Symptoms of oral cancer can be overlooked

Christine Maddox

According to the National Institute of Dental and Craniofacial Research, 10.5 out of 100,000 adults will develop oral cancer. Yet people might not recognize the symptoms until the cancer is discovered on a routine visit to their dentist or healthcare provider.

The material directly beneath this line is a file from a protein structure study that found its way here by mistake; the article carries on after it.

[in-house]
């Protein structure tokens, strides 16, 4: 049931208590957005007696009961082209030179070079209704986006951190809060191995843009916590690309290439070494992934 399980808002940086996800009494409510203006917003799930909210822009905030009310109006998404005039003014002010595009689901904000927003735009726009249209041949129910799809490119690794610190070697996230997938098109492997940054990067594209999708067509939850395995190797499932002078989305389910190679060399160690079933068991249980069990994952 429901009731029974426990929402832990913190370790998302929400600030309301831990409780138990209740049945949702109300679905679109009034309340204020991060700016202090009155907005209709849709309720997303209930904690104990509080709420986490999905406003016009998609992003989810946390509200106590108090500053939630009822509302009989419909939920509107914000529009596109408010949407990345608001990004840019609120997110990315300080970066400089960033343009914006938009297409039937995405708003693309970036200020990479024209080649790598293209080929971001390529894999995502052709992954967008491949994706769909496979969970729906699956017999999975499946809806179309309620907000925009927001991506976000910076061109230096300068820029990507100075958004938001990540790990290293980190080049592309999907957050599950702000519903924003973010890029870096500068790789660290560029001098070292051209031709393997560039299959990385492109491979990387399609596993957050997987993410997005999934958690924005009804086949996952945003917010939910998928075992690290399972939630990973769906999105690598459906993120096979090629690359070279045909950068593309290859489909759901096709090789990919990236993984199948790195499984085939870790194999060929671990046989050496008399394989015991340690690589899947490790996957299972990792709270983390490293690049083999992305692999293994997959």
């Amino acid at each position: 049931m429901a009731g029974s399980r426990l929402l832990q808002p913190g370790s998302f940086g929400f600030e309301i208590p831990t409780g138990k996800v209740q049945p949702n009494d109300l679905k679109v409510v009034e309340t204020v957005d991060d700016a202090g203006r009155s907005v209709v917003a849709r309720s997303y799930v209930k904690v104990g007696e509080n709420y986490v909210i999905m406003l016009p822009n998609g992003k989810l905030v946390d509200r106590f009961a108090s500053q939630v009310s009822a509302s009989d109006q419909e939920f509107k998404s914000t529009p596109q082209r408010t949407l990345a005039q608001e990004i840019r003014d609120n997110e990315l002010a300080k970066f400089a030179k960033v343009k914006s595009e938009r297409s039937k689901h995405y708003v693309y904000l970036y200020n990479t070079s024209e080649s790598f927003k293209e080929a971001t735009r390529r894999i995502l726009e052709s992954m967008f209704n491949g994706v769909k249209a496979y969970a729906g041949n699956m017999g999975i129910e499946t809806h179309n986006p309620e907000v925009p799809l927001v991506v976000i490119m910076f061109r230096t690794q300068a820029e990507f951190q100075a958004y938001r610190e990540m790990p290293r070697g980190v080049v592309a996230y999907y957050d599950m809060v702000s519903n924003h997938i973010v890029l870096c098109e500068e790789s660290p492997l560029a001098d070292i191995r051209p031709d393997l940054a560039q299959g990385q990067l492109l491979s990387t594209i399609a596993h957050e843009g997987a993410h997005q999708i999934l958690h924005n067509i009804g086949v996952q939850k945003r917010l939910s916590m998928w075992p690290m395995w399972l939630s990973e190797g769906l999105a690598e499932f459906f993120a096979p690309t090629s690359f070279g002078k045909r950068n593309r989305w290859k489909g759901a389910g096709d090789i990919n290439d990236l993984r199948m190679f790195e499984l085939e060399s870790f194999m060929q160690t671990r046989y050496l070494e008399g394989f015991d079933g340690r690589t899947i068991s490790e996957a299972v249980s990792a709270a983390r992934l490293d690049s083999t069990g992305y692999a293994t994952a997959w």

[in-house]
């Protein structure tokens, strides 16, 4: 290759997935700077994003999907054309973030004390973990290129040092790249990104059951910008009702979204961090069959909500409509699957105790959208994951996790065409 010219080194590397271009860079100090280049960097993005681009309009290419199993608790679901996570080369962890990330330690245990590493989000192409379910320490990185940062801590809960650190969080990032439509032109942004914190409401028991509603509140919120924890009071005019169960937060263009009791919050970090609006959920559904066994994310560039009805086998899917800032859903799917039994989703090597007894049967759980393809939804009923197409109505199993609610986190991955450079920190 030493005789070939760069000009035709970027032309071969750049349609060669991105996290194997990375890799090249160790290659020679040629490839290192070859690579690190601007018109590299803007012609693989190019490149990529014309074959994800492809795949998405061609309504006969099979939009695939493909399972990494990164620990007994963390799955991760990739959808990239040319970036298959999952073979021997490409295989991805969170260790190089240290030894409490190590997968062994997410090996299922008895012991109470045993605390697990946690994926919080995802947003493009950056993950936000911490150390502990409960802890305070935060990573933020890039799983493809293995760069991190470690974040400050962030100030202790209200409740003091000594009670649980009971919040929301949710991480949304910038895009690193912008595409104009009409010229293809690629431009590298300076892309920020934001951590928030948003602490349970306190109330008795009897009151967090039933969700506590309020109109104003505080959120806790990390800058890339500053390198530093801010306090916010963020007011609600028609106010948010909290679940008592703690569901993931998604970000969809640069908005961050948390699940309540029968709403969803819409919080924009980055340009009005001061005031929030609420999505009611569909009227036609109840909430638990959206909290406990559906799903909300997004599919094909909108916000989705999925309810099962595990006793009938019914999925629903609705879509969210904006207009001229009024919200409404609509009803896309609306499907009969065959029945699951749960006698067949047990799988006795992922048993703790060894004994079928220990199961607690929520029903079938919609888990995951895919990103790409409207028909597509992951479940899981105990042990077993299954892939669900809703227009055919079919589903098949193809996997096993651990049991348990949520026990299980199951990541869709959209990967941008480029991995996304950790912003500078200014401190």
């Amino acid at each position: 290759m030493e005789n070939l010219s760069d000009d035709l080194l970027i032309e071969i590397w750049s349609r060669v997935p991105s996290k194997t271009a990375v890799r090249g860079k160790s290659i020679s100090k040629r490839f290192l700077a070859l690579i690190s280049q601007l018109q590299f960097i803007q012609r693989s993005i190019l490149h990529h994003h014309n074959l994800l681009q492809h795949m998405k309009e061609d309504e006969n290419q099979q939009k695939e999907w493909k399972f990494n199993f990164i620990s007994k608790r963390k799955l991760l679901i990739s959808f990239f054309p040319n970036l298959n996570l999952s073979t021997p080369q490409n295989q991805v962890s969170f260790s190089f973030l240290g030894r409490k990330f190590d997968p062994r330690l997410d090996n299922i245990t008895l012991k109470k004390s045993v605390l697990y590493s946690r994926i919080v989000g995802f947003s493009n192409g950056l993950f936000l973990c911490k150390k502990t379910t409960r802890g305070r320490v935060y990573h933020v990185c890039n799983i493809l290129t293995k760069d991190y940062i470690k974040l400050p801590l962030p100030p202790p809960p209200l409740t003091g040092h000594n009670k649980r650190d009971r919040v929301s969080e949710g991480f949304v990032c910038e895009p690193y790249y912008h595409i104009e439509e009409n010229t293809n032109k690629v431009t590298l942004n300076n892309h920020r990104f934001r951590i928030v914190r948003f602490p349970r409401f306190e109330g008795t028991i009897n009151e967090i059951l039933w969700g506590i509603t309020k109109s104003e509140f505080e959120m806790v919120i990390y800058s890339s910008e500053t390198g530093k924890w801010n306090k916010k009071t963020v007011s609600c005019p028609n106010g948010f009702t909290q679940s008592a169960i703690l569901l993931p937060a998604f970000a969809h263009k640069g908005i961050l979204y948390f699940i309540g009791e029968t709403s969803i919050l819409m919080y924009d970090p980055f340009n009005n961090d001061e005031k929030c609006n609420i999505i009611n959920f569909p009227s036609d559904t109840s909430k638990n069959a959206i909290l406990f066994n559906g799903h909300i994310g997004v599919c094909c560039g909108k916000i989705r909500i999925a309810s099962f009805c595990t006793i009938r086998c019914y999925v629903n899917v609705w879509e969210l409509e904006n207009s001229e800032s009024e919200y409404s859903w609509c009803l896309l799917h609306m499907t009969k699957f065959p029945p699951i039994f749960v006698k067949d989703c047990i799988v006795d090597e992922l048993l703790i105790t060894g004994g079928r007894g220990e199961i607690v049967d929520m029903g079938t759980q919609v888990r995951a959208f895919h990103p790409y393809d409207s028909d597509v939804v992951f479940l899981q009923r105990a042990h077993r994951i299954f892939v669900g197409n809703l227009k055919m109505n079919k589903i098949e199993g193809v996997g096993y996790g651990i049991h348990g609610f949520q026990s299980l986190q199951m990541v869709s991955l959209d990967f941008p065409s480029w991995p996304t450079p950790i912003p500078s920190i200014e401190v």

Many people experience symptoms they blame on other conditions. Those include bleeding, a sore or lump on the tongue or inside the mouth, tongue and mouth pain, difficulty swallowing or speaking, and a lump in the neck. Oral cancer sometimes is not obvious to the patient or medical provider. Oral cancer rates are higher in men overall, and higher for Hispanic and black men. Also, oral cancer rates increase with age, peaking between 60 and 70.

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